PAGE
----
Saudi Arabia: Continued Focus on Women’s Rights, Council

LI activists say the continued focus in Saudi is on networks for women’s rights and secularism, and challenging state monopolies. They have recently taken to flash mobs of women illegally driving without male supervision.







Women call for personal status law protecting their rights

Last updated: Sunday, July 21, 2013 10:26 AM

Saudi Gazette report

JEDDAH – Although there have been sincere efforts on the part of legal authorities to bring justice to women, these are not enough as many women feel they have been treated unjustly because the courts have not decided on the divorce, alimony, child custody, etc cases.

Many women, including businesswomen, have underscored the importance of having a comprehensive personal status law which grants women full justice and prevents them from being taken advantage of, reported Al-Madinah Arabic language newspaper on Saturday.

They recommended that alimony should be deducted automatically from a husbands’ monthly salary. They also called for imposing strict penalties on husbands who take advantage of them and their children.

Noora Abdullah, 40, told the newspaper she got married 20 years ago to a short-tempered and ill-mannered person.

He abused her throughout their marriage and even disrespected her in public. Nevertheless, she had three daughters with him. When the daughters grew older, her husband forced them to work for a school in order to provide for the family. When she got tired of his mistreatment, she went to the court and filed a lawsuit against him.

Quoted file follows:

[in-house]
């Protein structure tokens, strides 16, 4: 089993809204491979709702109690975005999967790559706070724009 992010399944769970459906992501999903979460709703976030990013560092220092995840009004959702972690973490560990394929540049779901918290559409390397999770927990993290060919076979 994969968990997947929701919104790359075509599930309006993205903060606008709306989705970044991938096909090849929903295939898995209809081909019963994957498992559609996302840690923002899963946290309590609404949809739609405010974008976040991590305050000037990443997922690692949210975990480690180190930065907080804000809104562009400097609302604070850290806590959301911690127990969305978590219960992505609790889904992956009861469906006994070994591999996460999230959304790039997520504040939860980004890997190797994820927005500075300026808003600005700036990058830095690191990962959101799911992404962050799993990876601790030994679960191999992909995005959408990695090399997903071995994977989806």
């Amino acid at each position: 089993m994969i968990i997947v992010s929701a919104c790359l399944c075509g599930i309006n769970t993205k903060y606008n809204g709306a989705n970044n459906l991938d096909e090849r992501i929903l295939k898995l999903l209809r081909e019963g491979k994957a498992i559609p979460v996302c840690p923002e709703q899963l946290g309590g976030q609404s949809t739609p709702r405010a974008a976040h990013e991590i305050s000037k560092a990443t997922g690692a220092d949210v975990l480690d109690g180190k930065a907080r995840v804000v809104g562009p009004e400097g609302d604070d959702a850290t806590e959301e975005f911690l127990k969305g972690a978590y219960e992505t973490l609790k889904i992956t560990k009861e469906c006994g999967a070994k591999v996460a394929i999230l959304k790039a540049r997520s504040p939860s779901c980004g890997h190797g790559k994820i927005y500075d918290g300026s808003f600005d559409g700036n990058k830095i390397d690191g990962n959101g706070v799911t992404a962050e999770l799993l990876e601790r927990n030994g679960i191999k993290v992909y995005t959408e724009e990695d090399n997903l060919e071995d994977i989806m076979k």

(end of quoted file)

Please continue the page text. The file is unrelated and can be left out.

When he learned what she did, he threatened to take her daughters from her if she did not drop the case against him.

She eventually succumbed to his demands and decided to continue living with him.

Sarah Ali had to file a case against her husband to get a divorce because he had abused her and did not take care of his daughters. Although she paid him the SR30,000 dowry he had given her and returned all the gifts she had received from him, she did not get any alimony payments simply because he refused.

Every time she goes to the court and files a complaint, he follows the court’s orders for two months then stops paying her.

“Women like me need to be protected by a strong law which forces the husband to pay alimony and allows the court to deduct a certain amount from his monthly salary for alimony whether he likes it or not. Husbands should not shirk the responsibility of paying alimony.”

Hasna says she got married at a young age and had to live with her husband for 12 years for the sake of her children. Her husband constantly avoided the responsibility of providing for his children. When she threatened to file for divorce, he said he would demand she pay him back the dowry he had given her.

Dr. Salwa Al-Hazah, a member of the Health and Environment Committee at the Shoura Council, stressed the importance of having a personal status law to protect women’s rights.

She promised she and other female members in the Council will work hard to have such a law.






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